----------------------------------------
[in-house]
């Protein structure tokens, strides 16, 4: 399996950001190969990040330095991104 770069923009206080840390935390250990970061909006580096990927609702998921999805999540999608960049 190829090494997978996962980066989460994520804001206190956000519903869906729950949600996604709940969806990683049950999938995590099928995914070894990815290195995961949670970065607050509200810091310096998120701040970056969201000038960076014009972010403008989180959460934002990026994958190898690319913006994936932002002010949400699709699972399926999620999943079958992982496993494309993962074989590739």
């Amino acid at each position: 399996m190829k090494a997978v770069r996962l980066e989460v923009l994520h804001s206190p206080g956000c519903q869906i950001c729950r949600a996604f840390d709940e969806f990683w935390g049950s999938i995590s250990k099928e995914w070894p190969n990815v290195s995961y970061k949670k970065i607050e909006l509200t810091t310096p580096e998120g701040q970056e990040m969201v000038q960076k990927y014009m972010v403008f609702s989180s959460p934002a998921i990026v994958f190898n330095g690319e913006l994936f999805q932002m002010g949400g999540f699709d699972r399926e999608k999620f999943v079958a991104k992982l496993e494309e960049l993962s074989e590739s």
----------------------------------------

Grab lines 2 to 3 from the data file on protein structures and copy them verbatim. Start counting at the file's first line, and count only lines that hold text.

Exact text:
């Protein structure tokens, strides 16, 4: 399996950001190969990040330095991104 770069923009206080840390935390250990970061909006580096990927609702998921999805999540999608960049 190829090494997978996962980066989460994520804001206190956000519903869906729950949600996604709940969806990683049950999938995590099928995914070894990815290195995961949670970065607050509200810091310096998120701040970056969201000038960076014009972010403008989180959460934002990026994958190898690319913006994936932002002010949400699709699972399926999620999943079958992982496993494309993962074989590739």
């Amino acid at each position: 399996m190829k090494a997978v770069r996962l980066e989460v923009l994520h804001s206190p206080g956000c519903q869906i950001c729950r949600a996604f840390d709940e969806f990683w935390g049950s999938i995590s250990k099928e995914w070894p190969n990815v290195s995961y970061k949670k970065i607050e909006l509200t810091t310096p580096e998120g701040q970056e990040m969201v000038q960076k990927y014009m972010v403008f609702s989180s959460p934002a998921i990026v994958f190898n330095g690319e913006l994936f999805q932002m002010g949400g999540f699709d699972r399926e999608k999620f999943v079958a991104k992982l496993e494309e960049l993962s074989e590739s």